Monday, February 21, 2011

More Product Management Resources

So I've done a couple of blog posts (here and here) on resources that I like to use to help research the market. Here are some additional resources that I use and would recommend in conjunction with my previous blog post.

  • Google Scholar
    • Every once in while I am researching a topic that may lend itself to some academic research. The best part of this type of research is that the authors are unbiased. However, it may not work very well for more recent business topics. I just like to keep this as a source in my back pocket.
  • Wikipedia
    • Obviously, I don't always believe what is on wikipedia, but it can be a source for additional research. I like to read the links in the "Further Reading" and "References". It's contextual helpful content.
  • Quora
    • I just started using Quora. I'm not sure how I feel about it, but it does seem to have content on there that can be helpful. Especially for very nascent or non-mature markets
  • Google Images
    • Often times I'm looking for articles or data to better understand a market forecast or market players. The images search typically helps point me to the right articles that have the richer market insights via some pretty images.
Are there any other tools that you use? Care to share?

Monday, February 7, 2011

Understanding your Customers Purchase Criteria

A lot of times product managers are so focused the details of the features that are being built and how customers will interact with them that they forget about how customers become aware of and purchase your product. What goes through the mind of a shopper when they are making that decision to purchase.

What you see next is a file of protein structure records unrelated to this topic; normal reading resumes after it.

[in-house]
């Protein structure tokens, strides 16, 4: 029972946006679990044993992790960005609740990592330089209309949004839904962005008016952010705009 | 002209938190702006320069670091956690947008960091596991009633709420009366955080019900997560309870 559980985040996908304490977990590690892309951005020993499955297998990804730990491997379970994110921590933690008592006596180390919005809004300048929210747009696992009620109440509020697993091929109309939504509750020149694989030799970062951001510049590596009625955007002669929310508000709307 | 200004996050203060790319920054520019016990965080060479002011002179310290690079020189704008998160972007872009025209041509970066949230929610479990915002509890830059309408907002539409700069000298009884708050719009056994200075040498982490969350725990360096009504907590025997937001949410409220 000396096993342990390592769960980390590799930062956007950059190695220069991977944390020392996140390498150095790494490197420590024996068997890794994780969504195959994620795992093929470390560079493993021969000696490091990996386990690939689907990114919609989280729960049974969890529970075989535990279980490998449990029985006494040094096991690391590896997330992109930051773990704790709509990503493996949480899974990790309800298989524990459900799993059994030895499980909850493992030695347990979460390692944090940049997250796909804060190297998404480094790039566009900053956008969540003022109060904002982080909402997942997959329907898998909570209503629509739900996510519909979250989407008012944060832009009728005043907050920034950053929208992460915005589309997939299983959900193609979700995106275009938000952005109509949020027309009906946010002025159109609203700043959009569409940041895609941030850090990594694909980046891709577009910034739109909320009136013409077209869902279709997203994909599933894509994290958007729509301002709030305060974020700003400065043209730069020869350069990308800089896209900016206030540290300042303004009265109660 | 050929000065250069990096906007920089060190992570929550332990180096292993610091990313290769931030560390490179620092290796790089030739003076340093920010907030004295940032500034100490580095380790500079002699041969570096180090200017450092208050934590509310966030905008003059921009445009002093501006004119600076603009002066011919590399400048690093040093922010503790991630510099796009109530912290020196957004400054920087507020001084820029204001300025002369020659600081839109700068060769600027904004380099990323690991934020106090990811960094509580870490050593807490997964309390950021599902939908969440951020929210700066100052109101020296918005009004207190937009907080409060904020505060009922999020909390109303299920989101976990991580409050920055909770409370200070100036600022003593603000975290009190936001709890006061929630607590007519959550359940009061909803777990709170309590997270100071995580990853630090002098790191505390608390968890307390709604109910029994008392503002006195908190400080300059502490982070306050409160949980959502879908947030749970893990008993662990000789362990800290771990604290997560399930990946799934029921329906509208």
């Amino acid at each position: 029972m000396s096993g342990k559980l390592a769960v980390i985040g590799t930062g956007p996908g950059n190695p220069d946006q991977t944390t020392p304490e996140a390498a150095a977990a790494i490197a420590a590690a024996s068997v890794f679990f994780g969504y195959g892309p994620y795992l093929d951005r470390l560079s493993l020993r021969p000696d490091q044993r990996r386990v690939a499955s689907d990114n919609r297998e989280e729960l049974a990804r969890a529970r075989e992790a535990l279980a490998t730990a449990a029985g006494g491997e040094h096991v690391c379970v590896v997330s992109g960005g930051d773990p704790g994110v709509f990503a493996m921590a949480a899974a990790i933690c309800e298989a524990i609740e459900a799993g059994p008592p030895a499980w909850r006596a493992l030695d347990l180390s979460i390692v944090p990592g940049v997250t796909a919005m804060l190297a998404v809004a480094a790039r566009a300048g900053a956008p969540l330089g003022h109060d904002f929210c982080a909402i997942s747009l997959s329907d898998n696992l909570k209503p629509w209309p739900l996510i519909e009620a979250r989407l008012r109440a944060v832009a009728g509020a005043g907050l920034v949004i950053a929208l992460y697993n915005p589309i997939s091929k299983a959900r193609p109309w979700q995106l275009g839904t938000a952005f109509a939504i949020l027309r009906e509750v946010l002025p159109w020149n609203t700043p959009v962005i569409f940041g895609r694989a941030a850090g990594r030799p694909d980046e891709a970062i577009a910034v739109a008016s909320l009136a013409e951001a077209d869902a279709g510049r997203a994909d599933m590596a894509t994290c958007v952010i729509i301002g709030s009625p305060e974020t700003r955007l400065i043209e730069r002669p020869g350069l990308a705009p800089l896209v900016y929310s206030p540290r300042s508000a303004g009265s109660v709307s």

This reminds of me of what many of the top consumer goods companies do to understand their consumers. They set up a grocery store (fully stocked and functional) on site and watch consumers make their purchase decisions. This is probably why all the kids cereals are on the bottom shelf and all the ones with fiber and oats are at the top :) After they make a purchase decision they interview them and really dig into the psyche of the customer.

How many of us have had a competitor launch a whiz bang feature that you have never even consider? For example, in the early days of LCD TVs no one ever heard of 60Hz or 120Hz, etc. Now it's like an arms race with this stuff (just read the latest Crutchfield). A company made it a purchase criteria through its heavy marketing and then everyone had to follow suit. I'm willing to bet 99% of consumers could not tell the difference between 120Hz and 240Hz. The problem with this feature is that it is easy to duplicate, so any competitive advantage is fleeting.

So as many folks approach you about a feature, always keep in mind your customer and how they decide to make their purchase and don't think that it doesn't change. These criteria change!